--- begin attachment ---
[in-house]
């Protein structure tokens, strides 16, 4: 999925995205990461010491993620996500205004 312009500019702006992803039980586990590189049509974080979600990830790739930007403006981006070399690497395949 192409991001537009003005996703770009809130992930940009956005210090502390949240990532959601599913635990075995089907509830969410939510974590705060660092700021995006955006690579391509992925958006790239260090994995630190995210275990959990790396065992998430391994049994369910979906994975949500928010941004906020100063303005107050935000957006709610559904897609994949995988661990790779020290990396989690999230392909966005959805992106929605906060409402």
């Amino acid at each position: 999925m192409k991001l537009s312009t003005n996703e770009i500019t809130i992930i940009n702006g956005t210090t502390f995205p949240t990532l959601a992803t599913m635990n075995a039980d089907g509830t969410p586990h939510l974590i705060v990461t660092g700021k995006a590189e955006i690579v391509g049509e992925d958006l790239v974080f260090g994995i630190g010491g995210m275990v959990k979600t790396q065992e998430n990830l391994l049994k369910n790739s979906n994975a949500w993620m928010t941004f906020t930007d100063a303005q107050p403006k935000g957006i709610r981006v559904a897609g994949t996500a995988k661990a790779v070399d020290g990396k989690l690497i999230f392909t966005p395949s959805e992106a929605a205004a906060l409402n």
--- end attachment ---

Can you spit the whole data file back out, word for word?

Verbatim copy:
[in-house]
């Protein structure tokens, strides 16, 4: 999925995205990461010491993620996500205004 312009500019702006992803039980586990590189049509974080979600990830790739930007403006981006070399690497395949 192409991001537009003005996703770009809130992930940009956005210090502390949240990532959601599913635990075995089907509830969410939510974590705060660092700021995006955006690579391509992925958006790239260090994995630190995210275990959990790396065992998430391994049994369910979906994975949500928010941004906020100063303005107050935000957006709610559904897609994949995988661990790779020290990396989690999230392909966005959805992106929605906060409402």
């Amino acid at each position: 999925m192409k991001l537009s312009t003005n996703e770009i500019t809130i992930i940009n702006g956005t210090t502390f995205p949240t990532l959601a992803t599913m635990n075995a039980d089907g509830t969410p586990h939510l974590i705060v990461t660092g700021k995006a590189e955006i690579v391509g049509e992925d958006l790239v974080f260090g994995i630190g010491g995210m275990v959990k979600t790396q065992e998430n990830l391994l049994k369910n790739s979906n994975a949500w993620m928010t941004f906020t930007d100063a303005q107050p403006k935000g957006i709610r981006v559904a897609g994949t996500a995988k661990a790779v070399d020290g990396k989690l690497i999230f392909t966005p395949s959805e992106a929605a205004a906060l409402n």